MacKay was his name. MacKay Wallace. Started out years before as a rookie cop on the L.A. police force, took early retirement and ended up opening his own agency on Sunset Boulevard. Don’t let the name mislead you. It’s a nasty place, Sunset Boulevard. Palm trees lining the wide avenue are pretty enough, majestically regal, but what’s under them is pure slime, I’m sorry to say. The Hollywood Chamber has done its best to clean up the place, but it’s like trying to sweep sand off the beach. Prostitutes, male and female, sex shops, motels with bars on the windows and broken glass in the driveways, strip mall shops…the dust pan for broken dreams. We had an office in one of the buildings of yore, meaning that the gingerbread stuck on it in the ‘30s or ‘40s was still in place. It managed to retain some of the architectural charm of that era though the halls smelled of mold and old plaster, and creaked mightily underfoot.
I’d been working at one of the major studios as a production coordinator on a long-running television series when I met MacKay, a man I once described as tall, dark and arrogant. We flirted, we dated, we married. I’d planned to live happily ever after, though I thought it would be just the two of us. See how naive a female can be? Our marriage was enjoyed by him, by me, and by a multitude of women I wouldn’t learn about for many years to come.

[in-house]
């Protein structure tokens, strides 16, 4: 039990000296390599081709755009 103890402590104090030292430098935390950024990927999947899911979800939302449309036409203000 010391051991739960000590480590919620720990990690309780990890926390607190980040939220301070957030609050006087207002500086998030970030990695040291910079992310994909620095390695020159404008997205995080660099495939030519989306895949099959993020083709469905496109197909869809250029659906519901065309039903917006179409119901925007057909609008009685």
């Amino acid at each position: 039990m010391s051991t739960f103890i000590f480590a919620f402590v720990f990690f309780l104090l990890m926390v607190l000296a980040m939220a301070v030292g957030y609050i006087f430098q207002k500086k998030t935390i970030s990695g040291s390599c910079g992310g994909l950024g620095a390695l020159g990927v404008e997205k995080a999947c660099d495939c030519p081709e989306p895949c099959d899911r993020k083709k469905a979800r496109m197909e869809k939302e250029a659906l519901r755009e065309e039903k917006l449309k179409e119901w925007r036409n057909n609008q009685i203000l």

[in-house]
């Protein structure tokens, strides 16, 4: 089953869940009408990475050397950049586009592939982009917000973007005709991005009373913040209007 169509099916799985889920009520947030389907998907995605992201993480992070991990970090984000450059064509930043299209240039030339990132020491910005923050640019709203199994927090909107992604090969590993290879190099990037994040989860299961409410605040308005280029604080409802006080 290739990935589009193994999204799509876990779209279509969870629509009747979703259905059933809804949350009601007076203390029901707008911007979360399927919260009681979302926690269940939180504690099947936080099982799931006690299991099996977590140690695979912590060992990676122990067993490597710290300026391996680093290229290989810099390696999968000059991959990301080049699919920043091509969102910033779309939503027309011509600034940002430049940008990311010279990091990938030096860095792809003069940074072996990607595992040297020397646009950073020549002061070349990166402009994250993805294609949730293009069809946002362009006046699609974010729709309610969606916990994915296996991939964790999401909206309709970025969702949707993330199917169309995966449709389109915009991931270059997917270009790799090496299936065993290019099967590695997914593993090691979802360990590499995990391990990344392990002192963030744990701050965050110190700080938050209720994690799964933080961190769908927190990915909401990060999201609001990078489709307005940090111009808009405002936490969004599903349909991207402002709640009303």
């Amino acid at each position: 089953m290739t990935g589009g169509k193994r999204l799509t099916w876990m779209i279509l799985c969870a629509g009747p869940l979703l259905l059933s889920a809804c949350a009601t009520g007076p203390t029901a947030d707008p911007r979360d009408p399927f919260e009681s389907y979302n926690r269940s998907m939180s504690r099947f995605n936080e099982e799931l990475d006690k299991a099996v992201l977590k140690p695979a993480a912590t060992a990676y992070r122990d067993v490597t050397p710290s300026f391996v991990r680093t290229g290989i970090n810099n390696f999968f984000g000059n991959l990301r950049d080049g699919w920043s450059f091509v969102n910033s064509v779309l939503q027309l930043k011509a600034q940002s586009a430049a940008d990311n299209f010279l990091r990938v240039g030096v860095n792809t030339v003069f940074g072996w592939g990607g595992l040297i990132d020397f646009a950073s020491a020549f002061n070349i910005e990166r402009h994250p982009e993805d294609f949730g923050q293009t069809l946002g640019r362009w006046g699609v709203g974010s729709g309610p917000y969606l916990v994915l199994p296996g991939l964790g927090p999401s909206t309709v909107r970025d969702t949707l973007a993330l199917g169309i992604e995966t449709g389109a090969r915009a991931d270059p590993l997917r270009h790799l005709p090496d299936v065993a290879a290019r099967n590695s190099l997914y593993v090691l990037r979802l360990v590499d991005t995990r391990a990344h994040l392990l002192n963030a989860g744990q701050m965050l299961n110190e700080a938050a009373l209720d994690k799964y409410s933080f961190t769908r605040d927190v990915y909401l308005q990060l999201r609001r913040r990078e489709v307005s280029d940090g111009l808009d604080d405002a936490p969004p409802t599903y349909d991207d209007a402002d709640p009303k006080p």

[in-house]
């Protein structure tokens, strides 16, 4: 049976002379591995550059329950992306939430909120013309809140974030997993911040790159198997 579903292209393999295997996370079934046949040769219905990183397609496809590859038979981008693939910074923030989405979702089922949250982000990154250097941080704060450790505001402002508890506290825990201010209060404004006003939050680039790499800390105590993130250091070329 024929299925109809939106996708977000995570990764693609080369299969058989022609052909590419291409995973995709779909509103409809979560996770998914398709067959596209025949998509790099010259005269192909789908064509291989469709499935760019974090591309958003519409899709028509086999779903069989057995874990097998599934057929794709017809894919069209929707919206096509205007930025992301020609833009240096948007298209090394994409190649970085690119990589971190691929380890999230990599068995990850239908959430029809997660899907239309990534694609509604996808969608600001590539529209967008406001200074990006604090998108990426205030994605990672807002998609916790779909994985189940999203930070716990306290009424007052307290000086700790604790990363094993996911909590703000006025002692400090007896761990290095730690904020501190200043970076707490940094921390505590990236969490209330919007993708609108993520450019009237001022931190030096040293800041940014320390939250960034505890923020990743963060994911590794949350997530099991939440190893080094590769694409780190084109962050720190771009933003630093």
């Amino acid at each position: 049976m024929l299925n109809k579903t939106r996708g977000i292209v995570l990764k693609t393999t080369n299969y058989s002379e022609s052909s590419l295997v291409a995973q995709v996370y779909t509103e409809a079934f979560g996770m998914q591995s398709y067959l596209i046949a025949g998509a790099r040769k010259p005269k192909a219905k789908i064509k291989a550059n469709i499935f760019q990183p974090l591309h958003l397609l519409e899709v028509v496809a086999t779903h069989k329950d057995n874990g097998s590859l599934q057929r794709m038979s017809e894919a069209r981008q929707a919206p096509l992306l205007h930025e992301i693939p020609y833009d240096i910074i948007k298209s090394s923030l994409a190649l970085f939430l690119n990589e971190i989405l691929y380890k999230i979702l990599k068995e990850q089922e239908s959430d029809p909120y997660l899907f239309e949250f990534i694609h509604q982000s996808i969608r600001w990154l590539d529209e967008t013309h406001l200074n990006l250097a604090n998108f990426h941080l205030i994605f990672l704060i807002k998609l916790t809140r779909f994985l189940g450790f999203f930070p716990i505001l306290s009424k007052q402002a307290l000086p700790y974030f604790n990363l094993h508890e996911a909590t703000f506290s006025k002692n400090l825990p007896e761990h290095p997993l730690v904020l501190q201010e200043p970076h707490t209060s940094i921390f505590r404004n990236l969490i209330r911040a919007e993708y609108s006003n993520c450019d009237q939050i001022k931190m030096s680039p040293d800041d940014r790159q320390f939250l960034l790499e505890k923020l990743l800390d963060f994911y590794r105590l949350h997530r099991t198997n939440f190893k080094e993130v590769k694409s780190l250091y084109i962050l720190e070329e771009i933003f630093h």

MacKay often worked traffic control at Hollywood events and on movie sets when they filmed on location around town. He had made enough friends in the movie industry that the decision of leaving the police force to open his own detective agency seemed logical. He’d been on bodyguard detail for more than one mega star, and the moonlighting paid a lot better than his LAPD salary. Steady work seemed assured.
My friend Helen’s daughter, Lane Allison, was once the darling of the MGM lot, back at the close of their golden era, which was way before Ted Turner made off with its brilliant library of old movies and virtually destroyed the legend. Lane had been a favorite of mine. As a kid, I’d sit in a darkened theater, mimicking her crinkly grin, trying to squinch my eyes up to look cute and innocent the way she did. She had a way of wrinkling her nose when she was tickled, which I imitated ad nauseam.